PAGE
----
London: Shire will start making a genetic disease medicine itself after it was hit by supply problems, the London-listed firm said as it reported a sharp rise in profit.
“We delivered strong growth this quarter with product sales up 7 percent to $3.5 billion despite a Cinryze supply shortage and a Lialda generic entry,” Shire Chief Executive Flemming Ornskov said in a statement.
Ornskov said Shire’s immunology drugs to treat diseases like Guillain-Barre syndrome performed strongly in the quarter and growth in the franchise it acquired by buying Baxalta last year rose from a historical rate of 6-8 to 21 percent year to date.
Although Cinryze manufacturing had resumed and about $100 million of delayed product was shipped in October, Shire will start making the drug at its own facilities by the first quarter of 2018, which would secure supplies, Ornskov said.
However, the glitch had handed an advantage to rival CSL Behring, which has launched a competing product called Haegarda.
“We have seen some loss of new patients initially. But given strong patient loyalty (…) we do not see a major impact and we are very confident we will continue to maintain the majority of our patients,” Ornskov said.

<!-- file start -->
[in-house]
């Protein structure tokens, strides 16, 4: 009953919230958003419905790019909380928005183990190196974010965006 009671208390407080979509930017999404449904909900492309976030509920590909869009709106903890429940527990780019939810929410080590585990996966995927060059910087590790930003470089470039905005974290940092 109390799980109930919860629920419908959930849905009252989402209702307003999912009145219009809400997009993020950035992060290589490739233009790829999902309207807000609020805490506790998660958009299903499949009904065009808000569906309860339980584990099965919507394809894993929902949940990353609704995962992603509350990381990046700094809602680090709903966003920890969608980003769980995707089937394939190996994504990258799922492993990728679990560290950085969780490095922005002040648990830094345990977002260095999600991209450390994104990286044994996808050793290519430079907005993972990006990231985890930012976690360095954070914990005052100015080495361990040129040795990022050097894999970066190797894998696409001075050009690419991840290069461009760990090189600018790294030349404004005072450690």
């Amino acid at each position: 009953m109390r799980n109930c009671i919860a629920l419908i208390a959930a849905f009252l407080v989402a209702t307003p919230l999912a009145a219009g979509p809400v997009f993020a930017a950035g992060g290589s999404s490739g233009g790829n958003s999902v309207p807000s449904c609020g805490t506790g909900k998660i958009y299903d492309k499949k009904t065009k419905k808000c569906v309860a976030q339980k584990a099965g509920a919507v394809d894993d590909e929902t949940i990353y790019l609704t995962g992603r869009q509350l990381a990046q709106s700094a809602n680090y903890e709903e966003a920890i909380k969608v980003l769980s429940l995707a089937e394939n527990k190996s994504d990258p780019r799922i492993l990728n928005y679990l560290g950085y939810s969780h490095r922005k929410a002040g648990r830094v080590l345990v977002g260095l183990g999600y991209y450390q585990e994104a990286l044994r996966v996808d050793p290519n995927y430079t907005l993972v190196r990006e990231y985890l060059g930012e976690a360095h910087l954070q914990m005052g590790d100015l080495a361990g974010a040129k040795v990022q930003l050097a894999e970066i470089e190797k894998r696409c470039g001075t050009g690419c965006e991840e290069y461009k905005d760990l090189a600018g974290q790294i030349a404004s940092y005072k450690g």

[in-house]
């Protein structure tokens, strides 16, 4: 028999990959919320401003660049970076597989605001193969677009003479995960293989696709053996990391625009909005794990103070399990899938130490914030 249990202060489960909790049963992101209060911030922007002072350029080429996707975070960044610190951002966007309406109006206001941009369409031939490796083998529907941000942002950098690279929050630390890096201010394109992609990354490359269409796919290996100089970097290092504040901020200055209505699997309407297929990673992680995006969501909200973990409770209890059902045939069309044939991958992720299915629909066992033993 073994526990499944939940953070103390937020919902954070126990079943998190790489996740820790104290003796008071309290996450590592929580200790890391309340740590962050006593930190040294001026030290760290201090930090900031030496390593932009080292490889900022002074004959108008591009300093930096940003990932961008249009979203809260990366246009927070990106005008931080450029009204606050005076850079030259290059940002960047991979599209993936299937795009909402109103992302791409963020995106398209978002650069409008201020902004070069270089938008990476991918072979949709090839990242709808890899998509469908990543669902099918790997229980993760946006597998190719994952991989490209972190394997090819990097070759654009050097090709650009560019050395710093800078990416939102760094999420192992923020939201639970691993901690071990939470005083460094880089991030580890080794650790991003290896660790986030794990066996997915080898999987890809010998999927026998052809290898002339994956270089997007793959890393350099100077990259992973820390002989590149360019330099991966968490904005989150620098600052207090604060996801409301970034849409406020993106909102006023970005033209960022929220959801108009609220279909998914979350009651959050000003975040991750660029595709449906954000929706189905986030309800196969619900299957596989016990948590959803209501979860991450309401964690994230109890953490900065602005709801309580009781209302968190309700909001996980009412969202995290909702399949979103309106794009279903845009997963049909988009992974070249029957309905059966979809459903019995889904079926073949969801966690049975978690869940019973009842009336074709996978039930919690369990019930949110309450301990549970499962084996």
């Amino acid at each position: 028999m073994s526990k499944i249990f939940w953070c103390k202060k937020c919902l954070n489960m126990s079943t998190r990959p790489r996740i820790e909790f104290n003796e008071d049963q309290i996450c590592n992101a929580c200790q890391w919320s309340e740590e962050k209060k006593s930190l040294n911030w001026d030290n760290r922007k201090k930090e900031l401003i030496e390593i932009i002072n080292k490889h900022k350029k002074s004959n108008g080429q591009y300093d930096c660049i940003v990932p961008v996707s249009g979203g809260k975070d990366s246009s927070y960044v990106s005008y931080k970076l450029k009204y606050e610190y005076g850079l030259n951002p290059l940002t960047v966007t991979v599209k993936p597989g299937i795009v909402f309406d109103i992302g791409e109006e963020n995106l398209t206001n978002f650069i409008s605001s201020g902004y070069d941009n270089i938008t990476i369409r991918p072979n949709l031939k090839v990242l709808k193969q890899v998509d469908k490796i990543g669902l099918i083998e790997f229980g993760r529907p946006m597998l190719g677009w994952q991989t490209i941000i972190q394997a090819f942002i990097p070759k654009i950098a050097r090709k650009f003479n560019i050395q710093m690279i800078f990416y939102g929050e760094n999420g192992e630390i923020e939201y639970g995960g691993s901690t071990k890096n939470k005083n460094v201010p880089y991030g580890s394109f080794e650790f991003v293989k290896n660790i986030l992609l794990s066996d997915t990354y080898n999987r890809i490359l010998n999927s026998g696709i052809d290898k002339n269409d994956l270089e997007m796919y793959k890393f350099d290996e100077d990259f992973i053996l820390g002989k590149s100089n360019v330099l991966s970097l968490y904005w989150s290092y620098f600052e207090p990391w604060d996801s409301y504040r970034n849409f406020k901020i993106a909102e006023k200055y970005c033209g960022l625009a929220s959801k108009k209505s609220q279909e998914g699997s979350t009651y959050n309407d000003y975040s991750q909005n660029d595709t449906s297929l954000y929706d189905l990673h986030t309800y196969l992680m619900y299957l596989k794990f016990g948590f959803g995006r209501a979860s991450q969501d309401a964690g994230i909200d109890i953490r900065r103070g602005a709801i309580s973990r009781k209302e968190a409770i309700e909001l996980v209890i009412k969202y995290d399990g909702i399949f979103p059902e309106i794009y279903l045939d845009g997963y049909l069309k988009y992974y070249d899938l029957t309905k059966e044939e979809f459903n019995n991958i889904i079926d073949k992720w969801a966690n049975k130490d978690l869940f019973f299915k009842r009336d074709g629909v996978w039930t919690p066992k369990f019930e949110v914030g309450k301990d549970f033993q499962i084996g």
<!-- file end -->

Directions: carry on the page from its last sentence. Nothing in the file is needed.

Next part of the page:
A new HAE drug, which will be filed for approval in late 2017 or early 2018, bolstered his confidence in this area.
Shares in Shire were trading up 1.2 percent at 35.65 pounds ($46.62).
Analysts at Berenberg said Shire’s sales in the quarter were a “mixed bag that highlights the pushes and pulls in the product portfolio”, but the results showed its ability to deliver on cost control to drive earnings.
Ornskov said a decision on whether to spin off Spire’s neuroscience drugs, which analysts say could be worth up to $8.5 billion, would be made by year-end.
The franchise, which mainly addresses attention deficit hyperactivity disorder (ADHD), achieved growth of 12 percent.
It successfully launched Mydayis in August and the once-daily ADHD drug had been prescribed to more than 11,000 patients by Oct. 17, he added.
Shire has reviewed its manufacturing portfolio after the Baxalta deal, and Ornskov said it had identified $100 million in annual savings from 2019.
The company reported a 20 percent rise in non-GAAP earnings per share, its preferred measure, of $3.81 on total revenue of $3.70 billion, and reiterated its guidance for the year.
Editing by Kate Holton and Alexander Smith